Members of the Kelly Lake Cree Nation (KLCN) took down a roadblock on Saturday because “angry and dangerous drivers” began blasting through, almost running over four people in separate incidents.
One of the People that almost got hit was KLCN spokesman Clayton Anderson. According to the CBC,
Anderson said he was walking toward a vehicle at the blockade on Highway 52, about 180 kilometres southeast of Chetwynd, in northeastern B.C., when “this guy just steps on the gas and practically runs me over.”
He was nicked, Anderson said, and then “these two big rigs and a pickup sped through here and literally just about running over my people.” [SEE COMMENTS ON CBC ARTICLE. PEOPLE ARE APPLAUDING IT]
The KLCN had set up the roadblock a day earlier, hoping to raise awareness about a number of health and safety concerns brought on by oil and gas exploration on their traditional lands. The roadblock was set up in conjunction with a three-day “emergency disaster preparedness drill” they organized for themselves.
Anderson explained earlier this month that the KLCN have been holding land claim negotiations with the federal government since 1994 – during which they’ve repeatedly talked about their concerns: “about the effect drilling is having on water quality in the area, as well as the heavy volume of industrial traffic roaring through the community every day.”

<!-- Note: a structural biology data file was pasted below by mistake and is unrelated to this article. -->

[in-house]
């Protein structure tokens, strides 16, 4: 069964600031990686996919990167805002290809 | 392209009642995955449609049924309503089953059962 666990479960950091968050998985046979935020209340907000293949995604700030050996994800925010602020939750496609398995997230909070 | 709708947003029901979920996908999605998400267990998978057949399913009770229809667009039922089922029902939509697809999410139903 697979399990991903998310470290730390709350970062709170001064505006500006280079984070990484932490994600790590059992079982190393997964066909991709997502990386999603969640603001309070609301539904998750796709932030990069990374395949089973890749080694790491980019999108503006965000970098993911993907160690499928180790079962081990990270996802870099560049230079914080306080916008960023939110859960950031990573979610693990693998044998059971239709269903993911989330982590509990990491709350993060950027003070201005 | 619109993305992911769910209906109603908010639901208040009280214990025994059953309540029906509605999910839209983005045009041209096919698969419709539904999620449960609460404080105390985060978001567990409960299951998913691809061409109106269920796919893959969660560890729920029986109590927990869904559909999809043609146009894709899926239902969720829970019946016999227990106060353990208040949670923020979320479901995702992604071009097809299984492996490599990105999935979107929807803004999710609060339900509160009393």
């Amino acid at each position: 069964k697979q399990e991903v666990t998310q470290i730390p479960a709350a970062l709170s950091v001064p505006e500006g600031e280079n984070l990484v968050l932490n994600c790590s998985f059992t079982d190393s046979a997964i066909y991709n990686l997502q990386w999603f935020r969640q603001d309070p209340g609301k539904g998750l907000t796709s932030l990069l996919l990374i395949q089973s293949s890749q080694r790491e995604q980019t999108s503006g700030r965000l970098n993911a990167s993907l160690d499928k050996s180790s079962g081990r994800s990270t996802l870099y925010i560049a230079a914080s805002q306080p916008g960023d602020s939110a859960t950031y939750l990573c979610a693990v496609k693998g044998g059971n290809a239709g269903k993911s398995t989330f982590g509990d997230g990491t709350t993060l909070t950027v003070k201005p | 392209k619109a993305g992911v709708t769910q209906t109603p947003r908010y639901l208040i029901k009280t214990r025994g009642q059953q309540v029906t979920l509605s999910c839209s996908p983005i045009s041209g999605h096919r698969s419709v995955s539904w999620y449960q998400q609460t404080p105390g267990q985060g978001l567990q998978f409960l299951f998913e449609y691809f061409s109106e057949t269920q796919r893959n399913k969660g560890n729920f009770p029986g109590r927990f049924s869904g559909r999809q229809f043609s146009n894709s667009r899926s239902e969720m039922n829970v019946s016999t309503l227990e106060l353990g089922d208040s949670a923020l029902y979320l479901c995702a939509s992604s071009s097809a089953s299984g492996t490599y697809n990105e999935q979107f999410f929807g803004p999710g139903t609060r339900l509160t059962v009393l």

“Vehicles are transporting dangerous and toxic materials used in oil and gas exploration, but no one seems to have an evacuation or disaster preparedness plan in place for the community in the event of an explosion or toxic leak,” Anderson said.
“It is incredibly disturbing,” comments Green Party leader Elizabeth May, “that thus far, their concerns over water quality, industrial traffic and the transport of dangerous substances through their community have been ignored.”
“The Kelly Lake Cree should not bear the burden of negative environmental impacts or health and safety risks due to exploration,” adds Lorraine Rekmans, the Green Party Critic on Aboriginal Affairs. “Kelly Lake still relies on subsistence hunting and fishing and infringing on this activity is unconstitutional. Putting the community in harm’s way is irresponsible.” One could even say criminally negligent.
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